Lastly, extract brewers can participate in the fun. I will provide extract instructions at the end of each section. Ok, on to the actual process!

Version One: The Full Sour Mash

In this version, you will make the whole mash into a sour mash. This will make a very acidic and sour beer, especially if you let the mash sit for several days. Because of the volume, the primary concerns are keeping the temperature up and preventing anything from beating lacto in controlling the mash. If another critter takes over and ruins the mash, you’re going to have to dump an entire batch’s worth of grain. This will be easiest to perform if your mash equipment is set up with a heating element in the mash tun, so that you can apply heat regularly through the day to keep the mash within the appropriate range. An additional concern is that if the mash pH falls too low, you will have a hard time extracting enzymes for the regular mash, so adding amylase enzyme may be necessary to get that starch to become sugar.

This sour mash style would be useful in making a Kentucky common beer, a Berliner weisse (without having to worry about lacto post-boil), or if you just want to make a sour beer. On that last note, this is really the most functional way you could make a very sour beer with a lot of hops because lacto cannot withstand the antibacterial properties of hops. Needless to say, unless you plan on mashing for a few hours to get a hint of sourness, you better plan on enjoying a very sour beer. You’ve been warned! In my opinion, this is not a good first run method, unless you are already a master of sour beers and have no fear of a mouth puckering beer.

This is really very simple. Mash as you normally would for your recipe, leaving 4-8 ounces of your base malt behind. Complete your mash up until the point you would sparge. Instead of sparging, let the mash cool to around 130. Once it has reached this temperature, stir in the grains you left out. Next – and this is important – cover the mash with either saran wrap or foil. It needs to completely cover the liquid and you need to push out as much air as possible. This is much easier with saran wrap because you can work all the air bubbles out to the side. With foil you can gently push down from the middle and work outward to get a good seal. Some people are concerned the saran wrap will leech off flavors into the mash because it’s not made to be heated. I’ve never used it so I can’t say one way or another but I’ve never read an instance where somebody who did use it discovered any detectable flavors.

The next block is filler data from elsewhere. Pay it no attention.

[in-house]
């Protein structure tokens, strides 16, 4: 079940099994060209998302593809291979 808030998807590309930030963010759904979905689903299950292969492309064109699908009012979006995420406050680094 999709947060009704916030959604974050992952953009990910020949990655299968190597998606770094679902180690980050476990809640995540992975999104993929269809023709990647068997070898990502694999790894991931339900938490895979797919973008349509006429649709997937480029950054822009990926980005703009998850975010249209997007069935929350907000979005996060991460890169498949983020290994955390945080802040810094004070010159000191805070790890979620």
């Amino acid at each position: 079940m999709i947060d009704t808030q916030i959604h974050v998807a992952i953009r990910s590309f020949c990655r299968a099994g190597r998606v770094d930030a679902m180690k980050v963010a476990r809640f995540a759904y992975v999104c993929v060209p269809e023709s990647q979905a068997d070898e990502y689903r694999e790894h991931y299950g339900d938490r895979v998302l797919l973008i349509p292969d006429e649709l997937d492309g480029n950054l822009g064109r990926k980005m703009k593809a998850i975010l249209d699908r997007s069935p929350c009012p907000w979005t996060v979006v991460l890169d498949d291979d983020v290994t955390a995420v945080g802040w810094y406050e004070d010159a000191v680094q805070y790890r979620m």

What you do next depends upon the equipment available to you. If you have a heating element in your mash tun, you will want to gently heat up your mash 2-3 times per day to keep it warm. If not, then you at least want to wrap the mash tun in blankets and keep it in the warmest part of your house that you can. If it can sit near a furnace, running clothes dryer, etc. this is preferable. You could try making a reverse swamp cooler by submerging the mash tun in hot water and periodically replace or reheat the water. This might be useful if you choose to pour the mash into a bucket or other container that you can fit in the larger container for hot water. I suspect this to be a losing battle with that much hot water. Even if you are trying to keep several gallons at 110F you’re talking about keeping the water 30-40F degrees hotter than the ambient temperatures. That’s a lot harder than using a swamp cooler to keep water 10-15F degrees cooler. However, work with what you have and what works best. If the mash gets down below 90, I suggest finding a way to warm it up as soon as possible. Infuse a small amount of very hot water or put some hot water bottles around it. You really need to do something.

Depending on your preference for sourness and sour mash temperature, your mash could be at the desired sour level within 15 hours. You may even find yourself sour mashing for days, particularly if you love sour or you have trouble keeping the mash warm. The only way you’re really going to know how sour you have made your beer is by measuring the pH, which is why I encourage you to either purchase the pH strips in the 3-4 pH range or an electronic pH detector. Unlike many things in brewing, you’re probably not going to want to taste this one unless you are very, very daring.